Andrei Markov said he couldn’t imagine playing for another NHL team besides the Canadiens

STU COWAN

Andrei Markov said he couldn’t imagine playing for another NHL team besides the Canadiens, which is why he’s now headed to Russia to play in the KHL.

During a conference call Thursday afternoon from his summer home in Florida, Markov announced he could not come to an agreement on a new contract with Canadiens general manager Marc Bergevin and as a result was going to the KHL. Markov wouldn’t reveal the name of his new team because he had yet to sign a KHL contract.

On Friday morning, KHL reporter Alvis Kalnins reported on Twitter that Markov has come to terms on a two-year deal with AkBars Kazan.

Markov, who became an unrestricted free agent on July 1, was reported to have been looking for a two-year deal worth US$12 million. On Thursday Markov admitted he started out looking for a two-year deal, but was willing to sign for one year with the Canadiens. Representing himself without an agent, Markov wasn’t able to reach an agreement with Bergevin.

Markov didn’t want to get into details about the contract negotiations and the Canadiens said Bergevin was out of the country and unavailable for comment.

“I don’t want to go through the negotiations,” Markov said. “But to make a deal it always takes two people. I don’t want to go through the numbers, through the conversations, all that stuff. It is what it is right now.

“I don’t see myself with any other NHL team,” the 38-year-old added. “I didn’t see myself wearing another jersey.”

Markov said he did speak with other NHL teams and had a few options.

“I also had options to wait until September or October to see what was going to happen,” he said. “But I made my decision to move back to Russia and play in the KHL.” 

Here’s what Markov had to say about some other topics during the conference call.

On the contract negotiations with Bergevin: “In the beginning, yes, I was asking two years. It’s more for the security of my family and myself. I feel great and I’m in good shape. I’m not planning to retire any time soon. But in the end, I was ready to just stay in Montreal. I was ready to sign a one-year deal and it didn’t work. Like I said, I don’t want to go through the details, but it didn’t work.”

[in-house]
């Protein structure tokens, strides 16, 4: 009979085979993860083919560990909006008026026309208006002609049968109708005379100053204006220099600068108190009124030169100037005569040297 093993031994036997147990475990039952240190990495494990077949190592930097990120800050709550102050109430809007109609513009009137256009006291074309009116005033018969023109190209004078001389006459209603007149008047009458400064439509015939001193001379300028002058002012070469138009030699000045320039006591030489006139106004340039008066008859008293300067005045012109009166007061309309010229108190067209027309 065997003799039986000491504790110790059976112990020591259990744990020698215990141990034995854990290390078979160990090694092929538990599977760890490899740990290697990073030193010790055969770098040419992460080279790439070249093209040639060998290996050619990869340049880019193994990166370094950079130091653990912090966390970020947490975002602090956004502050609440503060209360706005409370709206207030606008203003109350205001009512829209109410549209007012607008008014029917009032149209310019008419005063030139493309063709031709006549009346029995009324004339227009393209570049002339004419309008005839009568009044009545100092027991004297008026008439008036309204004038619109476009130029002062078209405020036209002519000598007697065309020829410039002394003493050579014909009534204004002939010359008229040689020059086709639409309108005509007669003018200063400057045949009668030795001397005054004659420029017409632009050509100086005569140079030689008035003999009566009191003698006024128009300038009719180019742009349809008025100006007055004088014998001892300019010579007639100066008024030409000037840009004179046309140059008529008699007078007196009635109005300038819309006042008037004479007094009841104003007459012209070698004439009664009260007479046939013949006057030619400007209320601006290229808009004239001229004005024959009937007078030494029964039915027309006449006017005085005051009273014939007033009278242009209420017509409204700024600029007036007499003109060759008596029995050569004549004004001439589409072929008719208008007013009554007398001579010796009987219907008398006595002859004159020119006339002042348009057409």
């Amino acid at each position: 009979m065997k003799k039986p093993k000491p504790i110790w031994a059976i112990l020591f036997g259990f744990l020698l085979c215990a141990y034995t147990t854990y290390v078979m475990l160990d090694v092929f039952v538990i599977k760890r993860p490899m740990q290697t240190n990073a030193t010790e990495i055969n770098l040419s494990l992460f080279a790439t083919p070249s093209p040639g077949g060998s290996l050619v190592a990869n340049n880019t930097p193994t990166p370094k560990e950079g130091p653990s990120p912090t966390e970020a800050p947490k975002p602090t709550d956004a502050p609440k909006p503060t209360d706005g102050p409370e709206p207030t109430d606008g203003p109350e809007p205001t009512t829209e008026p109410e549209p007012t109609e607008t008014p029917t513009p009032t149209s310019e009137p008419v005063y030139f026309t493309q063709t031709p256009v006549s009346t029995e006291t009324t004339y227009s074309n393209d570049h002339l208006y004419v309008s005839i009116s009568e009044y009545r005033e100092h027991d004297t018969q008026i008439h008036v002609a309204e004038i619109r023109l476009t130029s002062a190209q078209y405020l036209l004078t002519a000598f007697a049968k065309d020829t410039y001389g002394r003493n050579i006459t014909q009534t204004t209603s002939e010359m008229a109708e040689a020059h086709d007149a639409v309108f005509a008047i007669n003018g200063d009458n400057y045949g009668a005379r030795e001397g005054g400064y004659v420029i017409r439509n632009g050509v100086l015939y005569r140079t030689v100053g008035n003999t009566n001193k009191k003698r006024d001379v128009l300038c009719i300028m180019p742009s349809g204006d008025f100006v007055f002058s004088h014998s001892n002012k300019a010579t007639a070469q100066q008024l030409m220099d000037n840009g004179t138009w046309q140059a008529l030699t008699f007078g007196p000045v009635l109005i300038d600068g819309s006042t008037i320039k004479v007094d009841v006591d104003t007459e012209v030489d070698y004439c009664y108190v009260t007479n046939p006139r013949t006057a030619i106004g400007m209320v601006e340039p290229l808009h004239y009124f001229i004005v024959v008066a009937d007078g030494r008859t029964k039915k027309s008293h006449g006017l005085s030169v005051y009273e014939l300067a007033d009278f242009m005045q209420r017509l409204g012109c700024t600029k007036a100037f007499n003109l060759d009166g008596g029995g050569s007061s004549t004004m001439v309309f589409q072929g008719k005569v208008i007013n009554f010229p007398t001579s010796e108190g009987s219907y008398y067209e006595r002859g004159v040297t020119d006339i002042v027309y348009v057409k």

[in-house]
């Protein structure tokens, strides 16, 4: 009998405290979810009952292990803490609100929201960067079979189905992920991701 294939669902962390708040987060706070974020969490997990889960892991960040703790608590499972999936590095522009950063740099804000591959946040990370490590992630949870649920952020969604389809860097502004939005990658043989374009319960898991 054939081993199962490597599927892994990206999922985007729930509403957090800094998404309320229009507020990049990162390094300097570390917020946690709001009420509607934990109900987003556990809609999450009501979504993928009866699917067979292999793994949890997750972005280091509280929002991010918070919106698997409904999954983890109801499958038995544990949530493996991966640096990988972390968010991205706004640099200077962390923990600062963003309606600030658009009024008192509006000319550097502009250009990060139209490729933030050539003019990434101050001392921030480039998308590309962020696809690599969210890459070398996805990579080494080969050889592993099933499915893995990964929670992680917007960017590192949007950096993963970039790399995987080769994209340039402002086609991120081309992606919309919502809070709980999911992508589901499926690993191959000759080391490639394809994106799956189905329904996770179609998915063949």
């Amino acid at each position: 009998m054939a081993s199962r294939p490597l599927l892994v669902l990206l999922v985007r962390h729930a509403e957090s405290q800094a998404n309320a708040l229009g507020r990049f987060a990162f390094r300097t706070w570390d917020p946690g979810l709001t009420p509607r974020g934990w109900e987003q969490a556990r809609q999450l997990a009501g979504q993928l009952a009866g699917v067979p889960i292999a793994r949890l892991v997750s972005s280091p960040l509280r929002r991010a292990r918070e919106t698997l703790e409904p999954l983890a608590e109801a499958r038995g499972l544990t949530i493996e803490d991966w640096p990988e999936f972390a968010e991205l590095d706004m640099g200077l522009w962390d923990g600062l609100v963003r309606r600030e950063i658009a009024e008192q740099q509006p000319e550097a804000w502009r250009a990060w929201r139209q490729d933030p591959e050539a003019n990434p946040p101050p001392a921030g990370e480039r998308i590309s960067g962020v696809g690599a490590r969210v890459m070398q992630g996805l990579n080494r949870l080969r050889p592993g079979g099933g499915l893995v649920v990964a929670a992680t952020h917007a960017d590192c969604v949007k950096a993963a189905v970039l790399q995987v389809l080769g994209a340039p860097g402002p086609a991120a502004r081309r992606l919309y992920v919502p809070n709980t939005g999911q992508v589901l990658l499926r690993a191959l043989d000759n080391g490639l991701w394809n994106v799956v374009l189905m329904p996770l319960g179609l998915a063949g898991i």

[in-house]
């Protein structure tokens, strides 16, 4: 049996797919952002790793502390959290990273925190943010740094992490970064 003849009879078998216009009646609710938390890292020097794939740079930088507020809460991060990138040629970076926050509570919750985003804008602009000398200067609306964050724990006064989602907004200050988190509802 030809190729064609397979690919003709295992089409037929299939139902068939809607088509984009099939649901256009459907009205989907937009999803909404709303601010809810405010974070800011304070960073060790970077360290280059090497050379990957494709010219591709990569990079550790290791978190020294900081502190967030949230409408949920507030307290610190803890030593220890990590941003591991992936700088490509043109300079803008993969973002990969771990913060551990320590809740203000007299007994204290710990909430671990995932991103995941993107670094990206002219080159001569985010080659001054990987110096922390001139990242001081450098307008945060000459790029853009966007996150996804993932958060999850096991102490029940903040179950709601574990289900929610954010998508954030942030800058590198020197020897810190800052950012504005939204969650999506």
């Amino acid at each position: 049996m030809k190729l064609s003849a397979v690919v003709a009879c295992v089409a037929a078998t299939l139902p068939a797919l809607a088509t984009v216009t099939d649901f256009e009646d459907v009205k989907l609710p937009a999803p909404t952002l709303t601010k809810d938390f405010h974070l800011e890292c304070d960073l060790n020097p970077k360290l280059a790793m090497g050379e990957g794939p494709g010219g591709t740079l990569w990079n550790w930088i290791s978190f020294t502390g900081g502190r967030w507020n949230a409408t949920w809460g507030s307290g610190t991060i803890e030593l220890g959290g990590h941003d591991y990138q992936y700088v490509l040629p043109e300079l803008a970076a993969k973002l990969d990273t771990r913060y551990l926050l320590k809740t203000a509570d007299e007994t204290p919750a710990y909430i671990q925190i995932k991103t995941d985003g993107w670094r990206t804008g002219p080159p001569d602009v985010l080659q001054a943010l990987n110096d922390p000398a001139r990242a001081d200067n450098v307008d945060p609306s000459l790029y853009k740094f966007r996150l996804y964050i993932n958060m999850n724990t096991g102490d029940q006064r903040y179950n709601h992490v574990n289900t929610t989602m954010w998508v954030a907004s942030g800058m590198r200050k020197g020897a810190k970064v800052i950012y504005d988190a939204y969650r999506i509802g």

On representing himself without an agent: “It’s a new experience for me. But I knew in my heart that I was only to sign in Montreal and I had a good relationship with everybody in the organization. But it didn’t work. It was a good experience for myself. It is what it is right now. … I was nervous before July 1, on July 1 and after July 1. It was quite a new experience for me to represent myself. But for me that was the first option to stay in Montreal and finish my career there, but it didn’t happen. I move forward. That’s life.”

On his young family playing a part in his decision: “I put my family first. The reason why I did that so early the announcement. They (don’t) want to wait until September or October because I have to figure out for my family where we’re going to be. For the kids, where they’re going to start school, all that stuff. So I made that decision a few days ago and that’s it. … Plus it’s going to be tough for the family, for the kids, to move for example for one year to another city in North America. For them it’s going to be easy to adapt over there in Russia. So that was a hard decision, that’s it.”

On the way he was treated by the Canadiens: “I’ve always been treated well. I’m proud to be a Canadien for 16 years. I respect their decision. I’m a grown man and I’ll move forward. … I’m not blaming anyone. I respect their decision and I’ll move forward.”